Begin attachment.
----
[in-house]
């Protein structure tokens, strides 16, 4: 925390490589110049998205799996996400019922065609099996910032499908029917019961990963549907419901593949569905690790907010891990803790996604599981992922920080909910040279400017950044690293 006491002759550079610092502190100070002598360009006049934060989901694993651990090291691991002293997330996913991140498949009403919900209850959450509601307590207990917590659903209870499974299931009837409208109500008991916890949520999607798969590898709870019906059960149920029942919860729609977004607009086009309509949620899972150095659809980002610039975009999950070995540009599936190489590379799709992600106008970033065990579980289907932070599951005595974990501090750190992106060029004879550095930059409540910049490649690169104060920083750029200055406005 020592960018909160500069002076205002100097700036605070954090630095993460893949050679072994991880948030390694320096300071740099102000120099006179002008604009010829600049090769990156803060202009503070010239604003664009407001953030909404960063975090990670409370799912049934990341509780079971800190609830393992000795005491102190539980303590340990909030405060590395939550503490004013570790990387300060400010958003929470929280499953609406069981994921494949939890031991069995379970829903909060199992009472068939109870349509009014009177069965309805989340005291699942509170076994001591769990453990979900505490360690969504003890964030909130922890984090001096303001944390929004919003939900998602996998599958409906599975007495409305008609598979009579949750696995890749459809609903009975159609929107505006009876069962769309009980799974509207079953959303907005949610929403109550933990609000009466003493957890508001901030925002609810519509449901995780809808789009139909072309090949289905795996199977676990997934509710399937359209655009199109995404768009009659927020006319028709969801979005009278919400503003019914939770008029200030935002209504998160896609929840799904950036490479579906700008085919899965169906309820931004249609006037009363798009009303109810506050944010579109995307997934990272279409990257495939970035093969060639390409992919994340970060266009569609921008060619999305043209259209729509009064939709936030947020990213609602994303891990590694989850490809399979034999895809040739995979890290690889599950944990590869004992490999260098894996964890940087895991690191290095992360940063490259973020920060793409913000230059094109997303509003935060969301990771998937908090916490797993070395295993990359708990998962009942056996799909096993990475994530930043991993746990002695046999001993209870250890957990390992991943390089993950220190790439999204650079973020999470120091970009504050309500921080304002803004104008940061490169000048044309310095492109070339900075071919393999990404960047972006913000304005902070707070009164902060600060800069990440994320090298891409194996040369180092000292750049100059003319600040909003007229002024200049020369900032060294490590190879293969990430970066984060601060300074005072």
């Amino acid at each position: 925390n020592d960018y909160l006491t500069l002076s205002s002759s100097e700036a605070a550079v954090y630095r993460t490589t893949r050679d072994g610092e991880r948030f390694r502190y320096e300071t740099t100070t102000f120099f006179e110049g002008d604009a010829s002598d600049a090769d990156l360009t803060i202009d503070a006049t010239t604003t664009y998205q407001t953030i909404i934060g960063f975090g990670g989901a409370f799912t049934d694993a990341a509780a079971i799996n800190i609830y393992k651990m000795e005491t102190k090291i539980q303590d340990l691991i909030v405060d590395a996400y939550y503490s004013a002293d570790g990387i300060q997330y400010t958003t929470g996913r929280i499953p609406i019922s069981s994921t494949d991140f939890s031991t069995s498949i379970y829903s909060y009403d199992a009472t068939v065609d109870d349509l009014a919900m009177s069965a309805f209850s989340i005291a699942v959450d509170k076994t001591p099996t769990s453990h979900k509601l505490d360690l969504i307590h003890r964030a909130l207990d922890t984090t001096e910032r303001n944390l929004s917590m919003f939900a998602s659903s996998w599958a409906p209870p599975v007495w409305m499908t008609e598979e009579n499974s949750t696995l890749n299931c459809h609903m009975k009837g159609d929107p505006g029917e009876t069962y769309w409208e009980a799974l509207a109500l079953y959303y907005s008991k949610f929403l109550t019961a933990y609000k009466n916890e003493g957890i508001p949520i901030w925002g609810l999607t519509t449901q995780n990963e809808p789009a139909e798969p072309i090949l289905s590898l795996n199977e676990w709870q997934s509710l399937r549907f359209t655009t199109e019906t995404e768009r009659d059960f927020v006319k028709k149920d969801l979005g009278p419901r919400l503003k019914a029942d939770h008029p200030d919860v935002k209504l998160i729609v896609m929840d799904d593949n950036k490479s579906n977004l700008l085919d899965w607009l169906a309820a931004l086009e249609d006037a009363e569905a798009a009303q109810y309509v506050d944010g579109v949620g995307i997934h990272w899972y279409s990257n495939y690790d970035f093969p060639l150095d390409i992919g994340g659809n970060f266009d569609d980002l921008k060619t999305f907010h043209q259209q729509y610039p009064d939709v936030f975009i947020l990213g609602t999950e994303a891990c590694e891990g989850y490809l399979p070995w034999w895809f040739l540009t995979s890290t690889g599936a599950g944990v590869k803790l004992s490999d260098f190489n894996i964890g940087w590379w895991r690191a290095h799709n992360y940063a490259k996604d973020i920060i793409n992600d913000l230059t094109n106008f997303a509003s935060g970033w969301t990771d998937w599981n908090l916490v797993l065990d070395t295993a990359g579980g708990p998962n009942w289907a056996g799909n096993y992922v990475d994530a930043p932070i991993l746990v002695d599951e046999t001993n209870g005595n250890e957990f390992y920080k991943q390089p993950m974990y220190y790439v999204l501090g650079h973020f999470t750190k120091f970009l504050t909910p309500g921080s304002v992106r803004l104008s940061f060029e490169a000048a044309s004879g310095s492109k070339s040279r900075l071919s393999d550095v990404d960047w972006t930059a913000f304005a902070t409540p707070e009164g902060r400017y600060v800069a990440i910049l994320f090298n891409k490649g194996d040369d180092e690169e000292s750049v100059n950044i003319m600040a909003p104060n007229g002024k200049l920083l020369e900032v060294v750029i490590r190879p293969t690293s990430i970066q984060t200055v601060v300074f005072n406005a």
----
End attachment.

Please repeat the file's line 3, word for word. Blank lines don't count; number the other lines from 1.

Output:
């Amino acid at each position: 925390n020592d960018y909160l006491t500069l002076s205002s002759s100097e700036a605070a550079v954090y630095r993460t490589t893949r050679d072994g610092e991880r948030f390694r502190y320096e300071t740099t100070t102000f120099f006179e110049g002008d604009a010829s002598d600049a090769d990156l360009t803060i202009d503070a006049t010239t604003t664009y998205q407001t953030i909404i934060g960063f975090g990670g989901a409370f799912t049934d694993a990341a509780a079971i799996n800190i609830y393992k651990m000795e005491t102190k090291i539980q303590d340990l691991i909030v405060d590395a996400y939550y503490s004013a002293d570790g990387i300060q997330y400010t958003t929470g996913r929280i499953p609406i019922s069981s994921t494949d991140f939890s031991t069995s498949i379970y829903s909060y009403d199992a009472t068939v065609d109870d349509l009014a919900m009177s069965a309805f209850s989340i005291a699942v959450d509170k076994t001591p099996t769990s453990h979900k509601l505490d360690l969504i307590h003890r964030a909130l207990d922890t984090t001096e910032r303001n944390l929004s917590m919003f939900a998602s659903s996998w599958a409906p209870p599975v007495w409305m499908t008609e598979e009579n499974s949750t696995l890749n299931c459809h609903m009975k009837g159609d929107p505006g029917e009876t069962y769309w409208e009980a799974l509207a109500l079953y959303y907005s008991k949610f929403l109550t019961a933990y609000k009466n916890e003493g957890i508001p949520i901030w925002g609810l999607t519509t449901q995780n990963e809808p789009a139909e798969p072309i090949l289905s590898l795996n199977e676990w709870q997934s509710l399937r549907f359209t655009t199109e019906t995404e768009r009659d059960f927020v006319k028709k149920d969801l979005g009278p419901r919400l503003k019914a029942d939770h008029p200030d919860v935002k209504l998160i729609v896609m929840d799904d593949n950036k490479s579906n977004l700008l085919d899965w607009l169906a309820a931004l086009e249609d006037a009363e569905a798009a009303q109810y309509v506050d944010g579109v949620g995307i997934h990272w899972y279409s990257n495939y690790d970035f093969p060639l150095d390409i992919g994340g659809n970060f266009d569609d980002l921008k060619t999305f907010h043209q259209q729509y610039p009064d939709v936030f975009i947020l990213g609602t999950e994303a891990c590694e891990g989850y490809l399979p070995w034999w895809f040739l540009t995979s890290t690889g599936a599950g944990v590869k803790l004992s490999d260098f190489n894996i964890g940087w590379w895991r690191a290095h799709n992360y940063a490259k996604d973020i920060i793409n992600d913000l230059t094109n106008f997303a509003s935060g970033w969301t990771d998937w599981n908090l916490v797993l065990d070395t295993a990359g579980g708990p998962n009942w289907a056996g799909n096993y992922v990475d994530a930043p932070i991993l746990v002695d599951e046999t001993n209870g005595n250890e957990f390992y920080k991943q390089p993950m974990y220190y790439v999204l501090g650079h973020f999470t750190k120091f970009l504050t909910p309500g921080s304002v992106r803004l104008s940061f060029e490169a000048a044309s004879g310095s492109k070339s040279r900075l071919s393999d550095v990404d960047w972006t930059a913000f304005a902070t409540p707070e009164g902060r400017y600060v800069a990440i910049l994320f090298n891409k490649g194996d040369d180092e690169e000292s750049v100059n950044i003319m600040a909003p104060n007229g002024k200049l920083l020369e900032v060294v750029i490590r190879p293969t690293s990430i970066q984060t200055v601060v300074f005072n406005a």